Back in the day, when I was just figuring out how to spread my School of Womanly Arts wings, I held my very first classes in my living room. These were tiny workshops with a few handfuls of women that I taught out of my brownstone apartment on the Upper West Side, after I tucked my baby in bed.
Amazingly, many of those women have stayed connected, in community – some of them are on our outstanding volunteer team and I get to see them on the regular. And then others will pop back into my world – like sisterhood tends to do – and catch me up, or jump into an event with me.
A few weeks ago, I reconnected with one of my “brownstone girls,” Meghan Cleary, who is now an author, shoe expert and designer, and founder of MeghanSAYS™, her new footwear line.
She is up to some really fun projects in the world, and has some valuable tips to offer from the front lines of the Pleasure Revolution, and I’m so happy to share her with you today.
Remember the day you walked into your first class with me? What was that like?
I was kind of bowled over, honestly. I came to the School because I found one of your books in Barnes & Noble on my lunch break while I was working on Wall Street. I was so fascinated I read it back at my desk covertly in like 45 minutes! Then I googled you, called the School and I was like, “Hi. I just read Mama Gena’s book and I want to be involved in whatever it is you have going on over there.”
I signed up for an intro class offered at the time and I just remember the first class being so incredibly powerful. The first question you asked is what adjectives come to mind when you think of the word “woman.” And everyone there had all these descriptors we had all witnessed firsthand growing up with our grandmothers, moms, ourselves.
The words that came were tired, overworked, underpaid, not appreciated. The list went on. It was mind-blowing to hear from other women of very diverse backgrounds and ages – the same adjectives.
And you said, “A-ha! So maybe this is why womanhood sounds like a drag. But I am here to teach and tell you about the gorgeous, sumptuous privilege of being a woman.”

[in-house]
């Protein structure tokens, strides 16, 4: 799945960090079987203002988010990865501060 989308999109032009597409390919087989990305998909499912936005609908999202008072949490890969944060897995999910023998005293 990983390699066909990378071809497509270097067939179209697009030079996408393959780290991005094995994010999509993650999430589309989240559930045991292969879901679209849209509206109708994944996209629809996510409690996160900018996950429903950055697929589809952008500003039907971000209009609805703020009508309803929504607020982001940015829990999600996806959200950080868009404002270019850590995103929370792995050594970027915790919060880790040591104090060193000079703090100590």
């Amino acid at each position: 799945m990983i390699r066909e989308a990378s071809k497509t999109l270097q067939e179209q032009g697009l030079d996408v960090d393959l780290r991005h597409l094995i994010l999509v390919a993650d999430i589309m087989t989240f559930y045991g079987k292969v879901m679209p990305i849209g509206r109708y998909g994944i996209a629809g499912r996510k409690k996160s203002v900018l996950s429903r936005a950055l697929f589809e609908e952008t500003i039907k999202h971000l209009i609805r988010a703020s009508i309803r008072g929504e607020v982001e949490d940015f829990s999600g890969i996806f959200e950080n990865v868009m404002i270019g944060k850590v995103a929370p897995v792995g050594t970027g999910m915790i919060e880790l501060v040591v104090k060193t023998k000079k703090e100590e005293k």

I was thinking – um, privilege? I literally think until that point, I had thought my life would be so much easier if I had just been born a man. It wasn’t until that day where I was like – ok, hold on. I want to explore this privilege of being a woman you are talking about. It turned my world upside down.
What role does pleasure play in your life?
Well first, I think there is a misperception around the word pleasure. I think people associate living a pleasure-filled life with hedonism somehow. But what I have learned even more and more throughout the years, pleasure isn’t just what feels good in the moment without consequences.
You taught me that pleasure is a discipline, and in fact it’s kind of serious, the discipline of pleasure. What I mean by that is that it is very easy to just take the easiest road of complaining or being a victim or blaming. But with pleasure, since it is something you have to choose to do in any given situation, it gives you back your power, your source, it elevates others in the situation, it can elevate and change whole groups of people.
And by going for pleasure I don’t mean cracking a funny joke in a tense situation, even though it can be that too. I mean going for the highest good in the situation, letting loose, expanding, breathing air and space into something.
And for women pleasure is absolutely critical. We are conditioned from day one to give to others before ourselves, to be nice, to not make a ruckus. It’s funny because everyone thinks that pleasure is something you get to have after you’ve finished all your work. We have such a linear, 9 to 5 work ethic culture, focused on what you are producing at all times.
Women are not so linear, we often juggle multiple jobs, caregiving roles, run a household – so we absolutely must take breaks to pleasure ourselves and keep the air in our balloons. And I see pleasure and stepping into our power as crucial for the forward momentum of humanity, especially right now.
We must feed our souls and go for what feels pleasurable for us – even when it may seem counter-intuitive to others or to the voice in our head that is just saying go, go, go or you are not good enough, or whatever our internal chatter is.
I will never forget while I was taking one of your classes, Cyndi Lauper was being interviewed on NPR about, “Girls Just Wanna Have Fun.” The interviewer was saying something about it being a fun, light pop song, and Cyndi got really fierce. She said, “You know it takes a lot of discipline to have fun.” And if you think about that video, it is so infectious. All the different kinds of girls from her neighborhood, just free-form dancing in the face of a guy who is kind of a naysayer. Watch that video again, it’s sort of genius – just by being themselves, the girls bring all these different people along for a huge dance party in her bedroom — that’s kind of what pleasure is all about.
And sometimes pleasure doesn’t mean necessarily silly giggling. If you are going through grief and loss, pleasure might be allowing yourself the time and space to grieve. And the pleasure of not doing anything, merely looking up at the sky or taking a walk with your dog, that might be the most pleasurable thing to refill your artistic tank.